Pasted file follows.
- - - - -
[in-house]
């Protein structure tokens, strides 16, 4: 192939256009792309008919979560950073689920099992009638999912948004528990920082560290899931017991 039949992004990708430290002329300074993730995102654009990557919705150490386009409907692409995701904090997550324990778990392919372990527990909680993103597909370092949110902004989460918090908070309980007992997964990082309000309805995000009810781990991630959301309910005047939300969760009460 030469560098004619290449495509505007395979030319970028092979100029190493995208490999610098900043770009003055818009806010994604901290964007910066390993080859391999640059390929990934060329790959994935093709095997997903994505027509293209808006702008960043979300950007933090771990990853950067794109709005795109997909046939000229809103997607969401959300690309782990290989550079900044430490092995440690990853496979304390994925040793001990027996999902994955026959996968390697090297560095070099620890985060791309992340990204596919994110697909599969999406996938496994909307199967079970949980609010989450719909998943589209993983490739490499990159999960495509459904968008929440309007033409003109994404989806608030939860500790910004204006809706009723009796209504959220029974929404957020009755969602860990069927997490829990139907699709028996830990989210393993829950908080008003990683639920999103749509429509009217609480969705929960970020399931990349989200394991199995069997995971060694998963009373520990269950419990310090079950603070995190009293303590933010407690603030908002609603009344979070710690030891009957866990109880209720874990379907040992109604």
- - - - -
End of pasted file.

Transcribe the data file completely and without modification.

[in-house]
């Protein structure tokens, strides 16, 4: 192939256009792309008919979560950073689920099992009638999912948004528990920082560290899931017991 039949992004990708430290002329300074993730995102654009990557919705150490386009409907692409995701904090997550324990778990392919372990527990909680993103597909370092949110902004989460918090908070309980007992997964990082309000309805995000009810781990991630959301309910005047939300969760009460 030469560098004619290449495509505007395979030319970028092979100029190493995208490999610098900043770009003055818009806010994604901290964007910066390993080859391999640059390929990934060329790959994935093709095997997903994505027509293209808006702008960043979300950007933090771990990853950067794109709005795109997909046939000229809103997607969401959300690309782990290989550079900044430490092995440690990853496979304390994925040793001990027996999902994955026959996968390697090297560095070099620890985060791309992340990204596919994110697909599969999406996938496994909307199967079970949980609010989450719909998943589209993983490739490499990159999960495509459904968008929440309007033409003109994404989806608030939860500790910004204006809706009723009796209504959220029974929404957020009755969602860990069927997490829990139907699709028996830990989210393993829950908080008003990683639920999103749509429509009217609480969705929960970020399931990349989200394991199995069997995971060694998963009373520990269950419990310090079950603070995190009293303590933010407690603030908002609603009344979070710690030891009957866990109880209720874990379907040992109604």